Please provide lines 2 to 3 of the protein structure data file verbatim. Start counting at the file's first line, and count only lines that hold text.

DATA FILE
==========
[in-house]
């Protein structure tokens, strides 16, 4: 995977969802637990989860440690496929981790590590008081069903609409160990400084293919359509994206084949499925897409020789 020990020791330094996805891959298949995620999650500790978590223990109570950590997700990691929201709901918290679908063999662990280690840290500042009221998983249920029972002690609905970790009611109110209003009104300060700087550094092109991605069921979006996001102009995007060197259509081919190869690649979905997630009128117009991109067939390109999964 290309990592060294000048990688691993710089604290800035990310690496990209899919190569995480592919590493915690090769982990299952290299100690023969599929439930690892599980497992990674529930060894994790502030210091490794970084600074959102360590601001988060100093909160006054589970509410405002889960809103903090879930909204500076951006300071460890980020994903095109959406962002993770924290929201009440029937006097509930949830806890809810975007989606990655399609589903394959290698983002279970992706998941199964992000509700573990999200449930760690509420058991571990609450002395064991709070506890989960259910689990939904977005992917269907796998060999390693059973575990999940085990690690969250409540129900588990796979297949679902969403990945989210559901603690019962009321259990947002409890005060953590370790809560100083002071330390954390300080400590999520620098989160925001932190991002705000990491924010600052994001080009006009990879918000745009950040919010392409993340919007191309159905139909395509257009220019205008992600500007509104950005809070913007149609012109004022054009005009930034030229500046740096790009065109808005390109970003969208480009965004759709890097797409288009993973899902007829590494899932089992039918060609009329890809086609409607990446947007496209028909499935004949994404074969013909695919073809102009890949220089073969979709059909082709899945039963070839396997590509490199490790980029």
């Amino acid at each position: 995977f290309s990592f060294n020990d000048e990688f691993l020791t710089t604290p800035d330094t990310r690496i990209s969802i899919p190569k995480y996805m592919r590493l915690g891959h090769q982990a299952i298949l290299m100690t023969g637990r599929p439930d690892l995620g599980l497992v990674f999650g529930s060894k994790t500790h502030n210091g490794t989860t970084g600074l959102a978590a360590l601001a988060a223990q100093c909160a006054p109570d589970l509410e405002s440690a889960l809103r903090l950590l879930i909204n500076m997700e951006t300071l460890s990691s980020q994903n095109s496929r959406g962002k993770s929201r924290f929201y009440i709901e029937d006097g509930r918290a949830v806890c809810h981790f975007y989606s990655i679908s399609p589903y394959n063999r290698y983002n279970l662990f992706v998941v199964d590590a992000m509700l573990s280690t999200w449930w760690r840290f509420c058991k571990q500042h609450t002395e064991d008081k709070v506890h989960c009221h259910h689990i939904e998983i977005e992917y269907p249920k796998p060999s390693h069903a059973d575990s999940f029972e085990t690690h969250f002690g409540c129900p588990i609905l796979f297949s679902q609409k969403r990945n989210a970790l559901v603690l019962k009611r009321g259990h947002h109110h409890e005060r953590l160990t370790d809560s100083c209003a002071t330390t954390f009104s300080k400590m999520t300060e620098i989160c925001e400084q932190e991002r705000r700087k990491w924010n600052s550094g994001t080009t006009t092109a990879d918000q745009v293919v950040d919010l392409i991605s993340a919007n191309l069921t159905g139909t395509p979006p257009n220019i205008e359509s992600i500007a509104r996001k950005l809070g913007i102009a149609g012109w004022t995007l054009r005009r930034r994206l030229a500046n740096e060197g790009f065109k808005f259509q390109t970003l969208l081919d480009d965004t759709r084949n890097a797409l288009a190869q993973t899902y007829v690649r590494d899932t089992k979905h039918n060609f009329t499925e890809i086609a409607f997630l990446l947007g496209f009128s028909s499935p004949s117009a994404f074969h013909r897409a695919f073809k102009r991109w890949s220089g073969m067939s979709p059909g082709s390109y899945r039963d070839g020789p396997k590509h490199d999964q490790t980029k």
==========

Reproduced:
């Protein structure tokens, strides 16, 4: 995977969802637990989860440690496929981790590590008081069903609409160990400084293919359509994206084949499925897409020789 020990020791330094996805891959298949995620999650500790978590223990109570950590997700990691929201709901918290679908063999662990280690840290500042009221998983249920029972002690609905970790009611109110209003009104300060700087550094092109991605069921979006996001102009995007060197259509081919190869690649979905997630009128117009991109067939390109999964 290309990592060294000048990688691993710089604290800035990310690496990209899919190569995480592919590493915690090769982990299952290299100690023969599929439930690892599980497992990674529930060894994790502030210091490794970084600074959102360590601001988060100093909160006054589970509410405002889960809103903090879930909204500076951006300071460890980020994903095109959406962002993770924290929201009440029937006097509930949830806890809810975007989606990655399609589903394959290698983002279970992706998941199964992000509700573990999200449930760690509420058991571990609450002395064991709070506890989960259910689990939904977005992917269907796998060999390693059973575990999940085990690690969250409540129900588990796979297949679902969403990945989210559901603690019962009321259990947002409890005060953590370790809560100083002071330390954390300080400590999520620098989160925001932190991002705000990491924010600052994001080009006009990879918000745009950040919010392409993340919007191309159905139909395509257009220019205008992600500007509104950005809070913007149609012109004022054009005009930034030229500046740096790009065109808005390109970003969208480009965004759709890097797409288009993973899902007829590494899932089992039918060609009329890809086609409607990446947007496209028909499935004949994404074969013909695919073809102009890949220089073969979709059909082709899945039963070839396997590509490199490790980029």
């Amino acid at each position: 995977f290309s990592f060294n020990d000048e990688f691993l020791t710089t604290p800035d330094t990310r690496i990209s969802i899919p190569k995480y996805m592919r590493l915690g891959h090769q982990a299952i298949l290299m100690t023969g637990r599929p439930d690892l995620g599980l497992v990674f999650g529930s060894k994790t500790h502030n210091g490794t989860t970084g600074l959102a978590a360590l601001a988060a223990q100093c909160a006054p109570d589970l509410e405002s440690a889960l809103r903090l950590l879930i909204n500076m997700e951006t300071l460890s990691s980020q994903n095109s496929r959406g962002k993770s929201r924290f929201y009440i709901e029937d006097g509930r918290a949830v806890c809810h981790f975007y989606s990655i679908s399609p589903y394959n063999r290698y983002n279970l662990f992706v998941v199964d590590a992000m509700l573990s280690t999200w449930w760690r840290f509420c058991k571990q500042h609450t002395e064991d008081k709070v506890h989960c009221h259910h689990i939904e998983i977005e992917y269907p249920k796998p060999s390693h069903a059973d575990s999940f029972e085990t690690h969250f002690g409540c129900p588990i609905l796979f297949s679902q609409k969403r990945n989210a970790l559901v603690l019962k009611r009321g259990h947002h109110h409890e005060r953590l160990t370790d809560s100083c209003a002071t330390t954390f009104s300080k400590m999520t300060e620098i989160c925001e400084q932190e991002r705000r700087k990491w924010n600052s550094g994001t080009t006009t092109a990879d918000q745009v293919v950040d919010l392409i991605s993340a919007n191309l069921t159905g139909t395509p979006p257009n220019i205008e359509s992600i500007a509104r996001k950005l809070g913007i102009a149609g012109w004022t995007l054009r005009r930034r994206l030229a500046n740096e060197g790009f065109k808005f259509q390109t970003l969208l081919d480009d965004t759709r084949n890097a797409l288009a190869q993973t899902y007829v690649r590494d899932t089992k979905h039918n060609f009329t499925e890809i086609a409607f997630l990446l947007g496209f009128s028909s499935p004949s117009a994404f074969h013909r897409a695919f073809k102009r991109w890949s220089g073969m067939s979709p059909g082709s390109y899945r039963d070839g020789p396997k590509h490199d999964q490790t980029k």